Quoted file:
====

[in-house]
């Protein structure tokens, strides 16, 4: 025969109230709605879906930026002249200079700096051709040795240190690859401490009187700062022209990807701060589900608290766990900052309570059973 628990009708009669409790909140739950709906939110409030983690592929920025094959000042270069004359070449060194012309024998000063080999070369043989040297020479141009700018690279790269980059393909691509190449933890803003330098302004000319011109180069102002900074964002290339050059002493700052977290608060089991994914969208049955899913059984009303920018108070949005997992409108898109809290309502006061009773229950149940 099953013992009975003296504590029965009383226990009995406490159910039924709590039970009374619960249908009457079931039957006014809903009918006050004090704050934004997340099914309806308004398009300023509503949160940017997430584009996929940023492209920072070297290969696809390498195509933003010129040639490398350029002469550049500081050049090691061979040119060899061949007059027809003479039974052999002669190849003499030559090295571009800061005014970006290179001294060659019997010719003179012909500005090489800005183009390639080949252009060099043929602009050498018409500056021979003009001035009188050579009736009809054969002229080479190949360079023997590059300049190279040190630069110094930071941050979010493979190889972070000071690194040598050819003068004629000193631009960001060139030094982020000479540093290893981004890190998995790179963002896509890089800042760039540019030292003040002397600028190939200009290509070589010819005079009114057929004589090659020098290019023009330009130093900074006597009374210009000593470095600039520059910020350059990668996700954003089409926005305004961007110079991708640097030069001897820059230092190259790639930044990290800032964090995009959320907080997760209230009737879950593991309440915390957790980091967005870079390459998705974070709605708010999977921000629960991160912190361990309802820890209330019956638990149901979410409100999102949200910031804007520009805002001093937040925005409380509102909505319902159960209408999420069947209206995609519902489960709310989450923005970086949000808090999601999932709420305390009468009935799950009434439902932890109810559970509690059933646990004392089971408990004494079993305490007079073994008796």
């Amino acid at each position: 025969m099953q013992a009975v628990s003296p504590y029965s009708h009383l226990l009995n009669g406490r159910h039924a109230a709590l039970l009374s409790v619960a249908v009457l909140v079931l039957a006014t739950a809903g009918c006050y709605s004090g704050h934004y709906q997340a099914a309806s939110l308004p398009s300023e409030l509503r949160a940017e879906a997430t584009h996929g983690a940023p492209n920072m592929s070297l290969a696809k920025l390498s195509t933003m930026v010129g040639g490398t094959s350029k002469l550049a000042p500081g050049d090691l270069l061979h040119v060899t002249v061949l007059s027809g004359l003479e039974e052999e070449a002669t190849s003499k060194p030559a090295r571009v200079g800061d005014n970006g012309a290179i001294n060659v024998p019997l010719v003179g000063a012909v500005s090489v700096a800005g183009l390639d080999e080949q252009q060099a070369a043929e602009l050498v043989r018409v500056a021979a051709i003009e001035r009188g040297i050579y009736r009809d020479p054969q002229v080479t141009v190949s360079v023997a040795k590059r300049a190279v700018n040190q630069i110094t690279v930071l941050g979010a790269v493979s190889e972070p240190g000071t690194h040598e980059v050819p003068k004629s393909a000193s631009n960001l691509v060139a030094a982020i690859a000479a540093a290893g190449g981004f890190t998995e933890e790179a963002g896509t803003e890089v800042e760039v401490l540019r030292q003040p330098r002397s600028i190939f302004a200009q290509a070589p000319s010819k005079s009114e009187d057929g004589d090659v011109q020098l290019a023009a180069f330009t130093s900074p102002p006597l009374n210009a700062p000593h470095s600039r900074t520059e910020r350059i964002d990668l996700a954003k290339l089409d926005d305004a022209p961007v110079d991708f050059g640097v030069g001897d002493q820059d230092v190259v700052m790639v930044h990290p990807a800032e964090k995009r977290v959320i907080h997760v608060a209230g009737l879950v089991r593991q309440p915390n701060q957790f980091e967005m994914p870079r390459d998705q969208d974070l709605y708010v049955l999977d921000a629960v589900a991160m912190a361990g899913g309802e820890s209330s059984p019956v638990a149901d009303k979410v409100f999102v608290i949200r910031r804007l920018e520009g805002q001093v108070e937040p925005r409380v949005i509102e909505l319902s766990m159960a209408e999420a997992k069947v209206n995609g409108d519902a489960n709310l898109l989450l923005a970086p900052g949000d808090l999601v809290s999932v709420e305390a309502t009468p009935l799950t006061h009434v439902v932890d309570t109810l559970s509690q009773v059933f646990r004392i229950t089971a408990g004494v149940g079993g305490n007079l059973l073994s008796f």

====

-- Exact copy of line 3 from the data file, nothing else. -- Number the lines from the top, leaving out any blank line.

């Amino acid at each position: 025969m099953q013992a009975v628990s003296p504590y029965s009708h009383l226990l009995n009669g406490r159910h039924a109230a709590l039970l009374s409790v619960a249908v009457l909140v079931l039957a006014t739950a809903g009918c006050y709605s004090g704050h934004y709906q997340a099914a309806s939110l308004p398009s300023e409030l509503r949160a940017e879906a997430t584009h996929g983690a940023p492209n920072m592929s070297l290969a696809k920025l390498s195509t933003m930026v010129g040639g490398t094959s350029k002469l550049a000042p500081g050049d090691l270069l061979h040119v060899t002249v061949l007059s027809g004359l003479e039974e052999e070449a002669t190849s003499k060194p030559a090295r571009v200079g800061d005014n970006g012309a290179i001294n060659v024998p019997l010719v003179g000063a012909v500005s090489v700096a800005g183009l390639d080999e080949q252009q060099a070369a043929e602009l050498v043989r018409v500056a021979a051709i003009e001035r009188g040297i050579y009736r009809d020479p054969q002229v080479t141009v190949s360079v023997a040795k590059r300049a190279v700018n040190q630069i110094t690279v930071l941050g979010a790269v493979s190889e972070p240190g000071t690194h040598e980059v050819p003068k004629s393909a000193s631009n960001l691509v060139a030094a982020i690859a000479a540093a290893g190449g981004f890190t998995e933890e790179a963002g896509t803003e890089v800042e760039v401490l540019r030292q003040p330098r002397s600028i190939f302004a200009q290509a070589p000319s010819k005079s009114e009187d057929g004589d090659v011109q020098l290019a023009a180069f330009t130093s900074p102002p006597l009374n210009a700062p000593h470095s600039r900074t520059e910020r350059i964002d990668l996700a954003k290339l089409d926005d305004a022209p961007v110079d991708f050059g640097v030069g001897d002493q820059d230092v190259v700052m790639v930044h990290p990807a800032e964090k995009r977290v959320i907080h997760v608060a209230g009737l879950v089991r593991q309440p915390n701060q957790f980091e967005m994914p870079r390459d998705q969208d974070l709605y708010v049955l999977d921000a629960v589900a991160m912190a361990g899913g309802e820890s209330s059984p019956v638990a149901d009303k979410v409100f999102v608290i949200r910031r804007l920018e520009g805002q001093v108070e937040p925005r409380v949005i509102e909505l319902s766990m159960a209408e999420a997992k069947v209206n995609g409108d519902a489960n709310l898109l989450l923005a970086p900052g949000d808090l999601v809290s999932v709420e305390a309502t009468p009935l799950t006061h009434v439902v932890d309570t109810l559970s509690q009773v059933f646990r004392i229950t089971a408990g004494v149940g079993g305490n007079l059973l073994s008796f």